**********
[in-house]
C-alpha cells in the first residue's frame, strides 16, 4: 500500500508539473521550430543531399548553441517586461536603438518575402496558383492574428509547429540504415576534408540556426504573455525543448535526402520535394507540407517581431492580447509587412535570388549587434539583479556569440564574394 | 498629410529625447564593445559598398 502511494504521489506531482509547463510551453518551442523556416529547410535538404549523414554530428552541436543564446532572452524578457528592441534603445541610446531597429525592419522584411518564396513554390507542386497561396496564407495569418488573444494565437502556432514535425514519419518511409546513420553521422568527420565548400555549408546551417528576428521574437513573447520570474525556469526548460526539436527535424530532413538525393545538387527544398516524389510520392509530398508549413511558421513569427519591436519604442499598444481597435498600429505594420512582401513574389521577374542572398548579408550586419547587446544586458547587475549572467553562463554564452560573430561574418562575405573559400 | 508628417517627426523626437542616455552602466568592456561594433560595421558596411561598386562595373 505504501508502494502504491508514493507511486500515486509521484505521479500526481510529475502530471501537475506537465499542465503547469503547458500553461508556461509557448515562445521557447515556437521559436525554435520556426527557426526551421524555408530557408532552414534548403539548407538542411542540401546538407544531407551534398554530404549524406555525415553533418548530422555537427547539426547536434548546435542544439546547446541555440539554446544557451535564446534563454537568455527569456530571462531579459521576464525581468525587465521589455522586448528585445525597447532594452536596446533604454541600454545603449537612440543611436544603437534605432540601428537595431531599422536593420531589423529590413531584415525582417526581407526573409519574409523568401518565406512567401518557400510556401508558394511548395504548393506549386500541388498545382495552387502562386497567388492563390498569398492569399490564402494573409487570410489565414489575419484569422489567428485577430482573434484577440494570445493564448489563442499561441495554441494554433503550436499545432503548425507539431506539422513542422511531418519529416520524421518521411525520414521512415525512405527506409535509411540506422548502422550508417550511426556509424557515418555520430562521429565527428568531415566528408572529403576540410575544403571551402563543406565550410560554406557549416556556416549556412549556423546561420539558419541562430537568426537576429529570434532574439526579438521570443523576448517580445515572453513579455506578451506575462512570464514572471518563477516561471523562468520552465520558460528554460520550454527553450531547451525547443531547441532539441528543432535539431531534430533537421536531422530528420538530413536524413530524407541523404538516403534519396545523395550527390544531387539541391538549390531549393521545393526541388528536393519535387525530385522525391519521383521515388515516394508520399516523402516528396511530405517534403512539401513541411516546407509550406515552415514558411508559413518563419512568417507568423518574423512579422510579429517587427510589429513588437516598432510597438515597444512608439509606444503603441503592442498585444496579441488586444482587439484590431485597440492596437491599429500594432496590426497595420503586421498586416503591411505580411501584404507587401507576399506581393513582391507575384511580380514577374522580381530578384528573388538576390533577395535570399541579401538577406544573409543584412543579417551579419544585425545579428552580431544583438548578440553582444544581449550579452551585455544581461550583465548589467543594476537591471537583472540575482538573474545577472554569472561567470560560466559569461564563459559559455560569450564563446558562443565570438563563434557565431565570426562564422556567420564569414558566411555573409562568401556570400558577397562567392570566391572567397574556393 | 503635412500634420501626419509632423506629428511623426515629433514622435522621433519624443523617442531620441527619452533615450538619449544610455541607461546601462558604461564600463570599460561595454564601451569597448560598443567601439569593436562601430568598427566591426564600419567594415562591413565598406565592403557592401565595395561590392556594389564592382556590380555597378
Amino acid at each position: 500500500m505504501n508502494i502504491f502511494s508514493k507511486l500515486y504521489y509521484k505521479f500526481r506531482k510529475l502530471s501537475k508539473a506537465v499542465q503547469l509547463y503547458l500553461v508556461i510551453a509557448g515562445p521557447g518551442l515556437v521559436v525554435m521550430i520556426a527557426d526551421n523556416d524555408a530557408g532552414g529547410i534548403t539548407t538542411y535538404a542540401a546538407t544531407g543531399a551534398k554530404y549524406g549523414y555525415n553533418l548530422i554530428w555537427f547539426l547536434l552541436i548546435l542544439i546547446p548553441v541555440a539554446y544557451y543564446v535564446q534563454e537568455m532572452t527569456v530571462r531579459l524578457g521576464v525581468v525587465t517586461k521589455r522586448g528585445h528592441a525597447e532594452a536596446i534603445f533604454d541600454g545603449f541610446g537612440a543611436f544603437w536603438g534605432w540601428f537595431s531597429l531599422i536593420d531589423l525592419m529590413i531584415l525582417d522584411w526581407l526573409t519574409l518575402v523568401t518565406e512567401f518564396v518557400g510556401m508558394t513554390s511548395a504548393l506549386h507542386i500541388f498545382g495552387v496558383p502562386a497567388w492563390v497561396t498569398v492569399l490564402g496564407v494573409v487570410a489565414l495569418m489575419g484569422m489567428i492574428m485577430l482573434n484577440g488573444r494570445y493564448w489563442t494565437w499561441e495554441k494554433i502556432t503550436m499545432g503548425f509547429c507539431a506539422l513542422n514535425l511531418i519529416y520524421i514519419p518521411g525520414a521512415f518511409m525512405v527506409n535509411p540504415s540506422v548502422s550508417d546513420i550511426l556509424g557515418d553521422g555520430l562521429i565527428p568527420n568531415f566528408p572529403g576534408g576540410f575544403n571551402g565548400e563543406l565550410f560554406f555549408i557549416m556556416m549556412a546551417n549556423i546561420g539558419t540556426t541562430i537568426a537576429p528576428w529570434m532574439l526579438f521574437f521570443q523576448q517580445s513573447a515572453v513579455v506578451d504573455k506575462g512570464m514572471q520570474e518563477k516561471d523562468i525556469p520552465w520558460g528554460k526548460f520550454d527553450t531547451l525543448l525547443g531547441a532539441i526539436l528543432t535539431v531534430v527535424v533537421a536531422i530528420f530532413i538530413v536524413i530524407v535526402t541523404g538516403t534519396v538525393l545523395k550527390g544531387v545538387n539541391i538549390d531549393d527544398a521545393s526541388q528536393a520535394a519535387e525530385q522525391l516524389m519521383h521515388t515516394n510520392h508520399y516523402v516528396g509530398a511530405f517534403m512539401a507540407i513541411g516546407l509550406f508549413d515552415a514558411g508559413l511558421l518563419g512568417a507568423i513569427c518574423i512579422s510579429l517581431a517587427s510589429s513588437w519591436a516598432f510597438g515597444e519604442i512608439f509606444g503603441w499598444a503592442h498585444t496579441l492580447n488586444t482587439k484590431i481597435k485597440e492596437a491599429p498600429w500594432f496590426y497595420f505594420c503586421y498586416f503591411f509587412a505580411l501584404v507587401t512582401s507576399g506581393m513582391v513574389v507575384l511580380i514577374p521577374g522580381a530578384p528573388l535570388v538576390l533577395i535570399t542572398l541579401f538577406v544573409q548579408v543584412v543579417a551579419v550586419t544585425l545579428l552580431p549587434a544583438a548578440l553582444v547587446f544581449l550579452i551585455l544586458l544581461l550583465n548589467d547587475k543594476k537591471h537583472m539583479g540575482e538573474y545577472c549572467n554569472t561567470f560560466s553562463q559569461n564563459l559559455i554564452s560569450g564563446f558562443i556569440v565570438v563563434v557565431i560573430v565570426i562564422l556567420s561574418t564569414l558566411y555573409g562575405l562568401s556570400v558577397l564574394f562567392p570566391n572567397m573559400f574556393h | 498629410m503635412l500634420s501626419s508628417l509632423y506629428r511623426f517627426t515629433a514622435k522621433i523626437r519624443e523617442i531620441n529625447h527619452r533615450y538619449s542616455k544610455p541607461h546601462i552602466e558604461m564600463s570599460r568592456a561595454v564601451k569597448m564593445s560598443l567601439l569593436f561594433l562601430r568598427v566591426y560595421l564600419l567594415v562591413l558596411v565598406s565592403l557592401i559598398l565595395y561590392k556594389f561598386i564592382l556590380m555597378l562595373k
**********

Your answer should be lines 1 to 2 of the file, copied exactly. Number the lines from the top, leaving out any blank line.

[in-house]
C-alpha cells in the first residue's frame, strides 16, 4: 500500500508539473521550430543531399548553441517586461536603438518575402496558383492574428509547429540504415576534408540556426504573455525543448535526402520535394507540407517581431492580447509587412535570388549587434539583479556569440564574394 | 498629410529625447564593445559598398 502511494504521489506531482509547463510551453518551442523556416529547410535538404549523414554530428552541436543564446532572452524578457528592441534603445541610446531597429525592419522584411518564396513554390507542386497561396496564407495569418488573444494565437502556432514535425514519419518511409546513420553521422568527420565548400555549408546551417528576428521574437513573447520570474525556469526548460526539436527535424530532413538525393545538387527544398516524389510520392509530398508549413511558421513569427519591436519604442499598444481597435498600429505594420512582401513574389521577374542572398548579408550586419547587446544586458547587475549572467553562463554564452560573430561574418562575405573559400 | 508628417517627426523626437542616455552602466568592456561594433560595421558596411561598386562595373 505504501508502494502504491508514493507511486500515486509521484505521479500526481510529475502530471501537475506537465499542465503547469503547458500553461508556461509557448515562445521557447515556437521559436525554435520556426527557426526551421524555408530557408532552414534548403539548407538542411542540401546538407544531407551534398554530404549524406555525415553533418548530422555537427547539426547536434548546435542544439546547446541555440539554446544557451535564446534563454537568455527569456530571462531579459521576464525581468525587465521589455522586448528585445525597447532594452536596446533604454541600454545603449537612440543611436544603437534605432540601428537595431531599422536593420531589423529590413531584415525582417526581407526573409519574409523568401518565406512567401518557400510556401508558394511548395504548393506549386500541388498545382495552387502562386497567388492563390498569398492569399490564402494573409487570410489565414489575419484569422489567428485577430482573434484577440494570445493564448489563442499561441495554441494554433503550436499545432503548425507539431506539422513542422511531418519529416520524421518521411525520414521512415525512405527506409535509411540506422548502422550508417550511426556509424557515418555520430562521429565527428568531415566528408572529403576540410575544403571551402563543406565550410560554406557549416556556416549556412549556423546561420539558419541562430537568426537576429529570434532574439526579438521570443523576448517580445515572453513579455506578451506575462512570464514572471518563477516561471523562468520552465520558460528554460520550454527553450531547451525547443531547441532539441528543432535539431531534430533537421536531422530528420538530413536524413530524407541523404538516403534519396545523395550527390544531387539541391538549390531549393521545393526541388528536393519535387525530385522525391519521383521515388515516394508520399516523402516528396511530405517534403512539401513541411516546407509550406515552415514558411508559413518563419512568417507568423518574423512579422510579429517587427510589429513588437516598432510597438515597444512608439509606444503603441503592442498585444496579441488586444482587439484590431485597440492596437491599429500594432496590426497595420503586421498586416503591411505580411501584404507587401507576399506581393513582391507575384511580380514577374522580381530578384528573388538576390533577395535570399541579401538577406544573409543584412543579417551579419544585425545579428552580431544583438548578440553582444544581449550579452551585455544581461550583465548589467543594476537591471537583472540575482538573474545577472554569472561567470560560466559569461564563459559559455560569450564563446558562443565570438563563434557565431565570426562564422556567420564569414558566411555573409562568401556570400558577397562567392570566391572567397574556393 | 503635412500634420501626419509632423506629428511623426515629433514622435522621433519624443523617442531620441527619452533615450538619449544610455541607461546601462558604461564600463570599460561595454564601451569597448560598443567601439569593436562601430568598427566591426564600419567594415562591413565598406565592403557592401565595395561590392556594389564592382556590380555597378